Quite the hiatus! Especially for this timelapse thing. But after watching some cool landscape timelapses at banff along with some discussions with a friend, I decided I wanted to try some new stuff. Now a days, a lot of the cooler timelapses have panning motions, where the camera slowly moves while it takes its shots. It makes it more interesting to watch. Kind of like Ken Burns effect. Like the House of Cards intro scene: http://www.youtube.com/watch?v=Jy9ubIxYpcM. This involves setting up a rail and dolly rig.
The key is to smoothly and slowly slide the camera. I wanted to build a quick and dirty setup to give this a try. What’s quicker and dirtier than using a LEGO setup! I created a flimsy dolly to hold my camera. Small LEGO wheels on a flat table is my “smooth”. Then I used a Technic motor to pull the dolly. All I need to do is tie a string to the dolly and have the motor spool the string in. But the motor turns at 405 RPM. That’s way too fast. I want it to it to be less than 1 RPM. Gears! I have Technic gears lying around as well. Using a 8 tooth gear with an 40 tooth gear gives me a 1:5 ratio. Using 5 pairs of those, I get the RPM down to 405/5/5/5/5/5=0.1296 RPM. That gives me my “slow”. Perfect. Set my focus and exposure, set the intervalometer to 10 seconds, switch on the motor, and watch it slowly roll.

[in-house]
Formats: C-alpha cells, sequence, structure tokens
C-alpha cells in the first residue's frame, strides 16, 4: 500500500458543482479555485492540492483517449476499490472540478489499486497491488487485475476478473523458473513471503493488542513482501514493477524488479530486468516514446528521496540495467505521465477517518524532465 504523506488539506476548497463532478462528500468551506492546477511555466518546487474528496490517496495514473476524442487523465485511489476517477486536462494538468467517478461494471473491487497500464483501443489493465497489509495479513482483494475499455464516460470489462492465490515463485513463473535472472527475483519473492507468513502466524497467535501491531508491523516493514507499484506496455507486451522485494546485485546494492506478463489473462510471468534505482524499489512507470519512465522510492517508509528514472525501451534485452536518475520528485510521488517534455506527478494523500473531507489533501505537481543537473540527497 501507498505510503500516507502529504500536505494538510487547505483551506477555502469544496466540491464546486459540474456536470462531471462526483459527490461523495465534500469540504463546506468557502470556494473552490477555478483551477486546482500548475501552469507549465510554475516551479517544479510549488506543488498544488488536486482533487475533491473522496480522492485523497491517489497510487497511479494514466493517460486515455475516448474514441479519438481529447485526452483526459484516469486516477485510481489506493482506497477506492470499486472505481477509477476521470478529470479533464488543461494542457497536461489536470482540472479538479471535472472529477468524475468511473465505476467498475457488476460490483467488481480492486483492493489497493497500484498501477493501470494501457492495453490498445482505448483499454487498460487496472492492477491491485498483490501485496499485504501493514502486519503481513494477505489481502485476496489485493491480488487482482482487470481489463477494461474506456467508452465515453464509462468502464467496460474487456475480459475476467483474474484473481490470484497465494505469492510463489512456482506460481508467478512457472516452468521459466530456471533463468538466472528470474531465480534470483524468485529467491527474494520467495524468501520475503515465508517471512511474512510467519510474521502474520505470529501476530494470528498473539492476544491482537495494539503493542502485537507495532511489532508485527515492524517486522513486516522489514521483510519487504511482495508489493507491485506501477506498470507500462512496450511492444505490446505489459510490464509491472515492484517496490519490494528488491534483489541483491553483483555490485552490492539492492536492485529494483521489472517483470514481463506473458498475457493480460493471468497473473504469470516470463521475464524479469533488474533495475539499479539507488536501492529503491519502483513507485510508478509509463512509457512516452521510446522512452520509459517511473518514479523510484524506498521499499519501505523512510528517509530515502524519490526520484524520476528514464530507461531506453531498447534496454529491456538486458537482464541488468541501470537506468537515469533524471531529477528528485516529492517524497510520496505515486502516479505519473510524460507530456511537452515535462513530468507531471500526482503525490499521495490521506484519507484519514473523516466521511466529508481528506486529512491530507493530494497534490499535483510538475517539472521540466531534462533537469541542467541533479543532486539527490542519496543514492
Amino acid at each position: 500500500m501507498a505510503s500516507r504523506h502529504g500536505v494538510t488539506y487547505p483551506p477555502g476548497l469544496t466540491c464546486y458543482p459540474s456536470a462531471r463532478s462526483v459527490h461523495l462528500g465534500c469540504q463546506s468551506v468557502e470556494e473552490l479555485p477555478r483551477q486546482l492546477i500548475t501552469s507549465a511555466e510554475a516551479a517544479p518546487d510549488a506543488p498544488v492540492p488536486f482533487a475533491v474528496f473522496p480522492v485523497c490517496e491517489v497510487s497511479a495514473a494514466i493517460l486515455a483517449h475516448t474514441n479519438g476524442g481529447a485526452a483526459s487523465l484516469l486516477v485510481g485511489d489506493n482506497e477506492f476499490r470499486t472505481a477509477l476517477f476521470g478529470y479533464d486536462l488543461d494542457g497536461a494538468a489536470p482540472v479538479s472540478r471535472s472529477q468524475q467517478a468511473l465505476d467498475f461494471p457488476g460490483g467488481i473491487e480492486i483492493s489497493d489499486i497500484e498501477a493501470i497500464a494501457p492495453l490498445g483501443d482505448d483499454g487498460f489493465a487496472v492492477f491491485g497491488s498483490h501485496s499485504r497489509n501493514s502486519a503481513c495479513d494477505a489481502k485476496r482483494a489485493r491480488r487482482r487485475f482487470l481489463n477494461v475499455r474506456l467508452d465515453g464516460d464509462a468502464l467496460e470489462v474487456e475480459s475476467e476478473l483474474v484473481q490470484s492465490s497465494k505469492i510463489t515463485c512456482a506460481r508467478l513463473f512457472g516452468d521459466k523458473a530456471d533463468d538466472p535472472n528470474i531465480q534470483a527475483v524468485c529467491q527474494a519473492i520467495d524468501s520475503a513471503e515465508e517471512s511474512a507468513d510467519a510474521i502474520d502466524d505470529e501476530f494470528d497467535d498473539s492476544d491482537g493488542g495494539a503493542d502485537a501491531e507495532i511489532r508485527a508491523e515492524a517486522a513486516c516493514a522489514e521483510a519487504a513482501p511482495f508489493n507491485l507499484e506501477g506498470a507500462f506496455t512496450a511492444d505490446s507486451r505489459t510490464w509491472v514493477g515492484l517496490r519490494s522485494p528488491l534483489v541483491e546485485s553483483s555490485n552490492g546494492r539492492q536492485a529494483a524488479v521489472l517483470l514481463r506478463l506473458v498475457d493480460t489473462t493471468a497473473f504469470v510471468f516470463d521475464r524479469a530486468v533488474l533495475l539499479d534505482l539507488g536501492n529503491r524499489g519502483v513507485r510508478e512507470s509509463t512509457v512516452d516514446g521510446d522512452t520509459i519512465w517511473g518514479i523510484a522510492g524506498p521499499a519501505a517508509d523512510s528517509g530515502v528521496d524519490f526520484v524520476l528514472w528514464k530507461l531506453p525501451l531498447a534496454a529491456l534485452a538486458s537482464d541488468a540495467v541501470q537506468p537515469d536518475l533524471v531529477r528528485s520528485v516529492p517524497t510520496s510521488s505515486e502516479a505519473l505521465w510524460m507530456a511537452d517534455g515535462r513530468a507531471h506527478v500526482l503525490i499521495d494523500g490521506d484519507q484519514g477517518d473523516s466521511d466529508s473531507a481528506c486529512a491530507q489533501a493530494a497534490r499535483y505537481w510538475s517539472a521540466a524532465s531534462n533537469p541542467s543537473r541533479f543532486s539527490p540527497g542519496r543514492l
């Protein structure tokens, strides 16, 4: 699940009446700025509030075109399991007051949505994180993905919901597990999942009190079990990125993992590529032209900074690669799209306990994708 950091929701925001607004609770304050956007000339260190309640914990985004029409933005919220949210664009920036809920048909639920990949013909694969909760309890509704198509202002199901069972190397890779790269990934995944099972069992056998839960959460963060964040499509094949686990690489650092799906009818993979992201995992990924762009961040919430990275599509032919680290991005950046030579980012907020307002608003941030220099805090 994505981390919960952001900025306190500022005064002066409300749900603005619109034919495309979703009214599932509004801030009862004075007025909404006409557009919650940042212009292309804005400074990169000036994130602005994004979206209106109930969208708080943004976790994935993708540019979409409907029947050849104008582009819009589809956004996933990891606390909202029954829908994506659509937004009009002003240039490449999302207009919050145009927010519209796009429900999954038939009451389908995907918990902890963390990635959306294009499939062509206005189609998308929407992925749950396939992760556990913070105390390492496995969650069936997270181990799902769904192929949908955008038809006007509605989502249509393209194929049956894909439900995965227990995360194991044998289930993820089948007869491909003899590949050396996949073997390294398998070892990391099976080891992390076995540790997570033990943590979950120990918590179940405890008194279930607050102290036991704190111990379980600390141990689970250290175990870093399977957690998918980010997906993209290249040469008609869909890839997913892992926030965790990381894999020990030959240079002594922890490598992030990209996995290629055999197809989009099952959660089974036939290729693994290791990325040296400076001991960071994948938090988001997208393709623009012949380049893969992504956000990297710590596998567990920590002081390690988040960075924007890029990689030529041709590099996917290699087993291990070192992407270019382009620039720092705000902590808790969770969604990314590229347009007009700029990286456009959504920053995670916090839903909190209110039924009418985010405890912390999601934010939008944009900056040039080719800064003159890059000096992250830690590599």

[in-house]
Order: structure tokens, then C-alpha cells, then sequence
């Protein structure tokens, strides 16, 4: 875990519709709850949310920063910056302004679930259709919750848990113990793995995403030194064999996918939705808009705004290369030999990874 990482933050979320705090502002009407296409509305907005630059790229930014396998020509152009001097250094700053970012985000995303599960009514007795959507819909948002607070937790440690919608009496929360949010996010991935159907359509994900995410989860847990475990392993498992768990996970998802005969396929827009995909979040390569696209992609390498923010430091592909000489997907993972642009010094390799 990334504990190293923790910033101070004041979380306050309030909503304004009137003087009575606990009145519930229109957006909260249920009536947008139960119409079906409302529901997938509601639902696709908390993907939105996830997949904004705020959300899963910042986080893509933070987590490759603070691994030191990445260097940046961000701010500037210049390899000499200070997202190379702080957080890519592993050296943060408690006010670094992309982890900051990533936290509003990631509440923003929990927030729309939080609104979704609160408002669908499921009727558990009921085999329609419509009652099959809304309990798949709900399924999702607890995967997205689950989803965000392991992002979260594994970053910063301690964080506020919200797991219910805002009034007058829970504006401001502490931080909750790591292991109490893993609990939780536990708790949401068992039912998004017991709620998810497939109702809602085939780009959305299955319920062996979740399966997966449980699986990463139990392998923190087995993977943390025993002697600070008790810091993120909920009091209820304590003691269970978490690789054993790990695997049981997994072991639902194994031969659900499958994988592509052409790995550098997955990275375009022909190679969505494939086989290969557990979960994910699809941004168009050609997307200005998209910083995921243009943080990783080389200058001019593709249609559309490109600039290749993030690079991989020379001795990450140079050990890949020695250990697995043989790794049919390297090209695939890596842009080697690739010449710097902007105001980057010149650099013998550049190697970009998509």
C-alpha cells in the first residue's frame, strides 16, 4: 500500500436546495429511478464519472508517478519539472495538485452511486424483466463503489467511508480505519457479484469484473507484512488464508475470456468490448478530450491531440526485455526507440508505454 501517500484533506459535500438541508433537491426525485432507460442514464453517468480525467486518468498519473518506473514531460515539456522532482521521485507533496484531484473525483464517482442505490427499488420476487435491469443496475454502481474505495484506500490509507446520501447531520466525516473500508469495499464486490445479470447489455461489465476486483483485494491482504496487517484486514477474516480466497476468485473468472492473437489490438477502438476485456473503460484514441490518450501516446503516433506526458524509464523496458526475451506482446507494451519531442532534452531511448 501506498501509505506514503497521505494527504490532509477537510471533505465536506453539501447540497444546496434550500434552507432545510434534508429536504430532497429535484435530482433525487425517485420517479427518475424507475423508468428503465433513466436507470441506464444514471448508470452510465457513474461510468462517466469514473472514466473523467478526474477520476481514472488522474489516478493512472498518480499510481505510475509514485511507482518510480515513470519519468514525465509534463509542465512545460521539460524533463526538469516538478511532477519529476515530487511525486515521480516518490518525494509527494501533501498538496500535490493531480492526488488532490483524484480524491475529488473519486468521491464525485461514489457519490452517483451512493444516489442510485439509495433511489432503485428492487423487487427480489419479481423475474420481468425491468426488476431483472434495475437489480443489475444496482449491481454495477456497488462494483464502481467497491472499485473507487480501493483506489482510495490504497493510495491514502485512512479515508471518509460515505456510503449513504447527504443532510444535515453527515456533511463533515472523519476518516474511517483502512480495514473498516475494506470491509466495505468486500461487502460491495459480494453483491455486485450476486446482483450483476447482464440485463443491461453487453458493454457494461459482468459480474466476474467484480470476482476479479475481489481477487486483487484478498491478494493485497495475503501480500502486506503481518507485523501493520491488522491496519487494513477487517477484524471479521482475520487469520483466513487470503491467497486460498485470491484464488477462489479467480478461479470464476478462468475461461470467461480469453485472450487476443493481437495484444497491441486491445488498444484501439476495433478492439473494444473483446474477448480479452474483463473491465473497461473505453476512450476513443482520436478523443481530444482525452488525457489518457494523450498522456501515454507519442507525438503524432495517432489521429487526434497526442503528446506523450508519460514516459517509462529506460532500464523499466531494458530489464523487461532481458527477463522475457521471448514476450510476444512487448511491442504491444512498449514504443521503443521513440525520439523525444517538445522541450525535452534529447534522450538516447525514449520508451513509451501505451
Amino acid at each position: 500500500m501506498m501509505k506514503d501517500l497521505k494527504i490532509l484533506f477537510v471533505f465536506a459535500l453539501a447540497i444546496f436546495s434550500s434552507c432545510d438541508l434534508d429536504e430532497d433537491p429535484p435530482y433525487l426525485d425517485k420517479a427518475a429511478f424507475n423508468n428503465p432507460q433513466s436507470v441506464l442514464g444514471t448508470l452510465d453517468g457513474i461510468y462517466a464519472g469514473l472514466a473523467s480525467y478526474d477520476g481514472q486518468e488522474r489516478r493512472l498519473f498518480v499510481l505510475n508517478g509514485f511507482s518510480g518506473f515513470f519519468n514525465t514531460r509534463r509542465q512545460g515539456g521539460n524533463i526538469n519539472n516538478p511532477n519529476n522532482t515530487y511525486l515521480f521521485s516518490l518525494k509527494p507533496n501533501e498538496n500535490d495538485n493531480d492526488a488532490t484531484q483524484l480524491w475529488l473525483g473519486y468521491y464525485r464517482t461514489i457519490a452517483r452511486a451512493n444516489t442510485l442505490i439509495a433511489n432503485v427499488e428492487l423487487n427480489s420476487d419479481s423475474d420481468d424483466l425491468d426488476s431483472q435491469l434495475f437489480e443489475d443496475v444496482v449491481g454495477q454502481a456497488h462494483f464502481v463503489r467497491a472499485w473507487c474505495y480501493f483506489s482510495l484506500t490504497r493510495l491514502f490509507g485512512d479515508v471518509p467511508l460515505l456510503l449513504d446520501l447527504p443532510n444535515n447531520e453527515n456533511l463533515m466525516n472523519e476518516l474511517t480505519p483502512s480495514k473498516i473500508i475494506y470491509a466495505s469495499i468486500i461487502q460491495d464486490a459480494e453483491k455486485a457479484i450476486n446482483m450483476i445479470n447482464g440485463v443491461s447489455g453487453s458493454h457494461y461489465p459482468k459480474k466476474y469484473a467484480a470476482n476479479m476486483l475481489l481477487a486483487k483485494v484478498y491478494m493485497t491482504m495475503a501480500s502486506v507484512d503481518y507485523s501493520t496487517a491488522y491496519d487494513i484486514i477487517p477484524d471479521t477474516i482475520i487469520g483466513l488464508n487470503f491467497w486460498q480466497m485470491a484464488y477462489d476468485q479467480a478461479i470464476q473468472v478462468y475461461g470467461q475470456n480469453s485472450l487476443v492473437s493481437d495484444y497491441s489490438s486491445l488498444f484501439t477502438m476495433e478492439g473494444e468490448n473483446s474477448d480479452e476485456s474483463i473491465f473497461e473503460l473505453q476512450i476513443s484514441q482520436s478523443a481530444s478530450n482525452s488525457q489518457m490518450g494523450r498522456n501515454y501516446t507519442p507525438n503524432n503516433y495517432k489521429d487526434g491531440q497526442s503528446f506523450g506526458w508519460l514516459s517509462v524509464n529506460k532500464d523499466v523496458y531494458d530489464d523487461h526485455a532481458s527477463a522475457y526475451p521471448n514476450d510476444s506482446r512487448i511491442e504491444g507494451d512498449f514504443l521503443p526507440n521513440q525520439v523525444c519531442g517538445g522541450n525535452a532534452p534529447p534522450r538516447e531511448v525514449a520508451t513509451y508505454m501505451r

600 pictures or 100 minutes later, I have this trial timelapse:
It ended up rolling 10 inches over those 100 minutes. That means, 0.1 inch per minute or 0.0017 inches per second. Pretty cool. I suspect the flimsy LEGO wheels made the movement less smooth as you can see in the video. Perhaps there was some elasticity in the string. The light flickering is from me occasionally hovering over the setup.
So I definitely want to build a real setup that produces better results and that I can use wherever. I want to design something portable and easy to set up. Let’s see if I can get something done!